Sunday, April 9
"Tens of thousands of people banged drums, waved U.S. flags and marched in a protest Sunday urging federal lawmakers to pass immigration reform that would legalize an estimated 11 million undocumented workers." - Yahoo News (AP)
Five years ago, my husband and I took a short trip through Arizona, Utah and back to California. Our first stop was Wupatki National Monument which is the location of some of the most well preserved Indian ruins in Arizona. A main component of this abandoned city is the round "playing field" where people played ballgames. This area is very large and well constructed and the guide explained that over 800 years ago, players came from as far away as Mexico and Colorado to compete. He also explained that this site was on a well established trading route where shells from Mexico and California were exchanged for turquoise and other gemstones found in Arizona.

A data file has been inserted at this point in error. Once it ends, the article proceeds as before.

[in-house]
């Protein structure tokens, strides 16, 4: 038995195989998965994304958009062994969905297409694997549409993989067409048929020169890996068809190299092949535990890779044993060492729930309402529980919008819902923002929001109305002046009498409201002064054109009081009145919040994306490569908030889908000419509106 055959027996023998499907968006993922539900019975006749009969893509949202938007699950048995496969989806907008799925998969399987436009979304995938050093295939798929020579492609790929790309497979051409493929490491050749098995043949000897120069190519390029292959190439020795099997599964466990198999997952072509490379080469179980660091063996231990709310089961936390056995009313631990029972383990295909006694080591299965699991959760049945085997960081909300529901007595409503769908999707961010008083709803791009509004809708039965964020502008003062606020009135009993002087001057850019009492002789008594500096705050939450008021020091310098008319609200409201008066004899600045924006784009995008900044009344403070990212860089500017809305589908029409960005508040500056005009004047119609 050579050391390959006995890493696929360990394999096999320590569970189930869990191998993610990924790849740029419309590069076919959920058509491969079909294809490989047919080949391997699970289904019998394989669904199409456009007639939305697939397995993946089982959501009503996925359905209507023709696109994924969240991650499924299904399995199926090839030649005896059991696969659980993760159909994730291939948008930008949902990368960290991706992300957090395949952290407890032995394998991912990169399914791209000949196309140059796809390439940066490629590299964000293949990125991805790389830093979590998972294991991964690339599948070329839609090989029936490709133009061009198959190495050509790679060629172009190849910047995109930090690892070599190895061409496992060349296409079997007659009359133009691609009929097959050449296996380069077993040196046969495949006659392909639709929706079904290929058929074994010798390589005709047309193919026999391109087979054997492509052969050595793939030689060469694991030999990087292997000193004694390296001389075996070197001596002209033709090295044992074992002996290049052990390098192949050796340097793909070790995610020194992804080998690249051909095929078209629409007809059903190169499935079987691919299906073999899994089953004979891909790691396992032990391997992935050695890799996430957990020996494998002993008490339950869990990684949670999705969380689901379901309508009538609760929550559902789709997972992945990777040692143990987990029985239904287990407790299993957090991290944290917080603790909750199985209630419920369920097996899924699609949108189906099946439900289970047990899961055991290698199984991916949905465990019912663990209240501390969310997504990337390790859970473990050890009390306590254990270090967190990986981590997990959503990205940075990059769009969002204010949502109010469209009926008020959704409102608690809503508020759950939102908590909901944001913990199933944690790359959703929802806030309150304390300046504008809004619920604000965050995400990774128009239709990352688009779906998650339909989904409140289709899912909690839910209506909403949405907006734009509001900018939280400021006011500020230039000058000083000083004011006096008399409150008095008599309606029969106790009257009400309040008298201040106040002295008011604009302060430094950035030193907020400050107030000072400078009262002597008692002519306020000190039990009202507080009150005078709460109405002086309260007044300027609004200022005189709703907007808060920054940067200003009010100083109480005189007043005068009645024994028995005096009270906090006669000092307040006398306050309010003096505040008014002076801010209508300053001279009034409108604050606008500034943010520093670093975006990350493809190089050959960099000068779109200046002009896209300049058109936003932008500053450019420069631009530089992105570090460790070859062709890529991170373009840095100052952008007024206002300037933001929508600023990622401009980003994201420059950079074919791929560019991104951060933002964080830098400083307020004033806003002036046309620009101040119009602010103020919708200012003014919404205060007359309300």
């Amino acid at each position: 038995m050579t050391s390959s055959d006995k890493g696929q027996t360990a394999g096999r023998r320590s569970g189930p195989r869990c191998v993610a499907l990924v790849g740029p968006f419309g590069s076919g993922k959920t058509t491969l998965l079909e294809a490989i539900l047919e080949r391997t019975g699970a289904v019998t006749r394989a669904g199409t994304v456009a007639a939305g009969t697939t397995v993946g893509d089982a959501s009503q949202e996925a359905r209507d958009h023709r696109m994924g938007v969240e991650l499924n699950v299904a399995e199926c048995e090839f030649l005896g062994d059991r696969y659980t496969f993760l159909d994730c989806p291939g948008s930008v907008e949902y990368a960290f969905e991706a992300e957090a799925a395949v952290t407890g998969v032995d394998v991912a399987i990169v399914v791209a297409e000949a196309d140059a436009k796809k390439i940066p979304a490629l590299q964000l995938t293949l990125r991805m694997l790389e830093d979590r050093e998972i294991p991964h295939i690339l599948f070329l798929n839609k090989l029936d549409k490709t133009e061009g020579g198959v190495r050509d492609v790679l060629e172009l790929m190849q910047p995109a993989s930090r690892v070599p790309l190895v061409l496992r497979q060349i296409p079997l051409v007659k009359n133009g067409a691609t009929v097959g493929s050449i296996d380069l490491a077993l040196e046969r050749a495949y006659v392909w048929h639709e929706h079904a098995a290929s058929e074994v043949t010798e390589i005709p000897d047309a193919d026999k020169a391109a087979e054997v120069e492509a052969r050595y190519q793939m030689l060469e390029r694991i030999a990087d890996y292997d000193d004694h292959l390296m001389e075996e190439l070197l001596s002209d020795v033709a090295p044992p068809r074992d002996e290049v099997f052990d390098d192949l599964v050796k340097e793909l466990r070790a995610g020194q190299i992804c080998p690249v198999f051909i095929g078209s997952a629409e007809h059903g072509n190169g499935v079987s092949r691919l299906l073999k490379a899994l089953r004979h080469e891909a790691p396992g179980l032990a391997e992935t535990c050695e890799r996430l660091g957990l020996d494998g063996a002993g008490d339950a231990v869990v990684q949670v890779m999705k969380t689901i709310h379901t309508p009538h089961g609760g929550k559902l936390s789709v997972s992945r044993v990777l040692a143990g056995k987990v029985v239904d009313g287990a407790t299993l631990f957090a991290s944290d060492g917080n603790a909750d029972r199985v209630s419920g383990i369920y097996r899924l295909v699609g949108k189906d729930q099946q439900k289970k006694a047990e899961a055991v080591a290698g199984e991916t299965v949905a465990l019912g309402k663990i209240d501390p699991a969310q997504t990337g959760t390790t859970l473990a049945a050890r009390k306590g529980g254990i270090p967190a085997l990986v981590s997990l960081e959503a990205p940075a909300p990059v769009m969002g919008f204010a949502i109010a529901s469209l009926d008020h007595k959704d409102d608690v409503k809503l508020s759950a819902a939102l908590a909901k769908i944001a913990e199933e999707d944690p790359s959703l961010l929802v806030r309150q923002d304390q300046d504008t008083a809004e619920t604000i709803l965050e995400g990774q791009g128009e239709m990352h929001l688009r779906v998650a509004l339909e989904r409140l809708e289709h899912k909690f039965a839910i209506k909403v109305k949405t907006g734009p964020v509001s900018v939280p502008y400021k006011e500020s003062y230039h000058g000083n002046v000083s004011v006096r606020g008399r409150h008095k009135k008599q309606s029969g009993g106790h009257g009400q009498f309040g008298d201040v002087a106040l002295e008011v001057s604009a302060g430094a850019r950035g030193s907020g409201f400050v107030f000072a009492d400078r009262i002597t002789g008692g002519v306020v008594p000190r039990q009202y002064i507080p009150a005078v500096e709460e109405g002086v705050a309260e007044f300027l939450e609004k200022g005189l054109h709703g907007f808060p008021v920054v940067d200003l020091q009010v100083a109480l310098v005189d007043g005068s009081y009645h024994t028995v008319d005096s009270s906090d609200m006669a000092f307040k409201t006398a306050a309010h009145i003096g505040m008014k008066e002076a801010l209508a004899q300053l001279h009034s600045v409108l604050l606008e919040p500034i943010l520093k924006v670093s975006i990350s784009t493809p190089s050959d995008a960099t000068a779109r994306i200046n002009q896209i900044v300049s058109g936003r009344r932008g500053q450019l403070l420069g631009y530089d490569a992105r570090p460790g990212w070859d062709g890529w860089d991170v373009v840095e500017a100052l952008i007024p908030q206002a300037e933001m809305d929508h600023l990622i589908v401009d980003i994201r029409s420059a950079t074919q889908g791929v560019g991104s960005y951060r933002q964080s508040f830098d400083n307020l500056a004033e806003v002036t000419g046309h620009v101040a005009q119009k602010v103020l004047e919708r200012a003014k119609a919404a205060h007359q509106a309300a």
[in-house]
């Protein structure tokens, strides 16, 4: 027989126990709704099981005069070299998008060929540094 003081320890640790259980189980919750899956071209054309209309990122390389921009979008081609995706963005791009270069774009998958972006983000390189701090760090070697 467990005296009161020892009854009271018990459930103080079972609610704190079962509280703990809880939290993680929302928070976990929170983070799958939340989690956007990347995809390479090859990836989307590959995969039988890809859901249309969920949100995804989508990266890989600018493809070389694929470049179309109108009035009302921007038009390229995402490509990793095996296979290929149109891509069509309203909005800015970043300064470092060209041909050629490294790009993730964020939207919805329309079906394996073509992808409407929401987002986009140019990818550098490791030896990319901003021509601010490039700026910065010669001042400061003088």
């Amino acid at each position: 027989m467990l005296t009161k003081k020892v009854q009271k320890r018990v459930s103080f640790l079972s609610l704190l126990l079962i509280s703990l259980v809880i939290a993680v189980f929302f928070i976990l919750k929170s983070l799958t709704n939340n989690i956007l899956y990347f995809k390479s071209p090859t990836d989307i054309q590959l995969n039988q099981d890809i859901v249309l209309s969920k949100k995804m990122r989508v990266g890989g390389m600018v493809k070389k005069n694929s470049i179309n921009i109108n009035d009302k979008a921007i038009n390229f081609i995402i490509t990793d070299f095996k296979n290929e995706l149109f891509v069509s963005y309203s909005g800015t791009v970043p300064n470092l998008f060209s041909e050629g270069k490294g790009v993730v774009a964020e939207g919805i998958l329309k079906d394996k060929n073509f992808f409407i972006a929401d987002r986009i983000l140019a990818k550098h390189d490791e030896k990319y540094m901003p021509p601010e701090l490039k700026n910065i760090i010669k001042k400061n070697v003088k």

I realized that people had been traveling from Mexico to Colorado for thousands of years in search of trade, new technologies, and social interchange and would continue to do so for thousands of more years.
Here is a good analysis of the issue and its relationship to Los Angeles. It seems reasonable to enforce current immigration laws and ensure an orderly, legal and safe method for people to move into and out of America. It also seems unfair to expect people who have entered the USA without following procedure to leave when corporations and governments have turned a blind eye to this migration for decades.
Maybe it's time to examine and redefine the term "border." Is this an archaic notion? What happened to "free trade" among the citizens of North and Central America? Doesn't free trade imply freedom of employment?
It seems to me that the United States of corporate America pushed the "free trade" idea and neglected to work out the socio economic issues for both native born Americans and immigrants. I'm not sure the current Republican Congress will do either party justice, but I am sure that these reps will find a way to support the interests of multinational corporations regardless of the millions of people who demonstrate.